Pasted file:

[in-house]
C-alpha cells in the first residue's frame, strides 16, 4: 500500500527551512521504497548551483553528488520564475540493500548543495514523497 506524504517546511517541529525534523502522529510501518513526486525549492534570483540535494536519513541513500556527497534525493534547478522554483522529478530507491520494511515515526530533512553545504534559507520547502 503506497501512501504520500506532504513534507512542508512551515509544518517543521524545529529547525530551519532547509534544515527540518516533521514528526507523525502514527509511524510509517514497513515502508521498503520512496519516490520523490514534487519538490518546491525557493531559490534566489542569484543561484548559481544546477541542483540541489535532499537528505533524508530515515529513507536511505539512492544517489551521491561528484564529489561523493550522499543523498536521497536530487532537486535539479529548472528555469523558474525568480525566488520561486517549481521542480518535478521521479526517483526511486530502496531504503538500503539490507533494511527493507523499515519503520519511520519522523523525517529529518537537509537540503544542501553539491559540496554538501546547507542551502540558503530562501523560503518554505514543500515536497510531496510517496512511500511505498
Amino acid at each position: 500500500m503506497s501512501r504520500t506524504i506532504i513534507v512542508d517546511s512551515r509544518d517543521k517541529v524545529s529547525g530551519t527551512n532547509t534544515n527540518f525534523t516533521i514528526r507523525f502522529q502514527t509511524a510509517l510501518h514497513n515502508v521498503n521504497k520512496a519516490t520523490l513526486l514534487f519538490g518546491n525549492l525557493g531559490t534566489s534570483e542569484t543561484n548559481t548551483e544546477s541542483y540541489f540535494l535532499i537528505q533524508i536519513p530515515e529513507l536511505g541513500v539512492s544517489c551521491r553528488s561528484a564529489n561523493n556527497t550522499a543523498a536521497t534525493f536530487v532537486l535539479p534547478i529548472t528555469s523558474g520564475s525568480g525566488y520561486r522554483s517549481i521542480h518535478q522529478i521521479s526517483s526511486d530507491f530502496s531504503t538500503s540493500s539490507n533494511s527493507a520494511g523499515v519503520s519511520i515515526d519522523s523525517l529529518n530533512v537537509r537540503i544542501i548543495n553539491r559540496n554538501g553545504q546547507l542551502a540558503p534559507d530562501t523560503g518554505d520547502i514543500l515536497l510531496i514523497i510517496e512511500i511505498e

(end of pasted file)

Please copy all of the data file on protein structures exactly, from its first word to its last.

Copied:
[in-house]
C-alpha cells in the first residue's frame, strides 16, 4: 500500500527551512521504497548551483553528488520564475540493500548543495514523497 506524504517546511517541529525534523502522529510501518513526486525549492534570483540535494536519513541513500556527497534525493534547478522554483522529478530507491520494511515515526530533512553545504534559507520547502 503506497501512501504520500506532504513534507512542508512551515509544518517543521524545529529547525530551519532547509534544515527540518516533521514528526507523525502514527509511524510509517514497513515502508521498503520512496519516490520523490514534487519538490518546491525557493531559490534566489542569484543561484548559481544546477541542483540541489535532499537528505533524508530515515529513507536511505539512492544517489551521491561528484564529489561523493550522499543523498536521497536530487532537486535539479529548472528555469523558474525568480525566488520561486517549481521542480518535478521521479526517483526511486530502496531504503538500503539490507533494511527493507523499515519503520519511520519522523523525517529529518537537509537540503544542501553539491559540496554538501546547507542551502540558503530562501523560503518554505514543500515536497510531496510517496512511500511505498
Amino acid at each position: 500500500m503506497s501512501r504520500t506524504i506532504i513534507v512542508d517546511s512551515r509544518d517543521k517541529v524545529s529547525g530551519t527551512n532547509t534544515n527540518f525534523t516533521i514528526r507523525f502522529q502514527t509511524a510509517l510501518h514497513n515502508v521498503n521504497k520512496a519516490t520523490l513526486l514534487f519538490g518546491n525549492l525557493g531559490t534566489s534570483e542569484t543561484n548559481t548551483e544546477s541542483y540541489f540535494l535532499i537528505q533524508i536519513p530515515e529513507l536511505g541513500v539512492s544517489c551521491r553528488s561528484a564529489n561523493n556527497t550522499a543523498a536521497t534525493f536530487v532537486l535539479p534547478i529548472t528555469s523558474g520564475s525568480g525566488y520561486r522554483s517549481i521542480h518535478q522529478i521521479s526517483s526511486d530507491f530502496s531504503t538500503s540493500s539490507n533494511s527493507a520494511g523499515v519503520s519511520i515515526d519522523s523525517l529529518n530533512v537537509r537540503i544542501i548543495n553539491r559540496n554538501g553545504q546547507l542551502a540558503p534559507d530562501t523560503g518554505d520547502i514543500l515536497l510531496i514523497i510517496e512511500i511505498e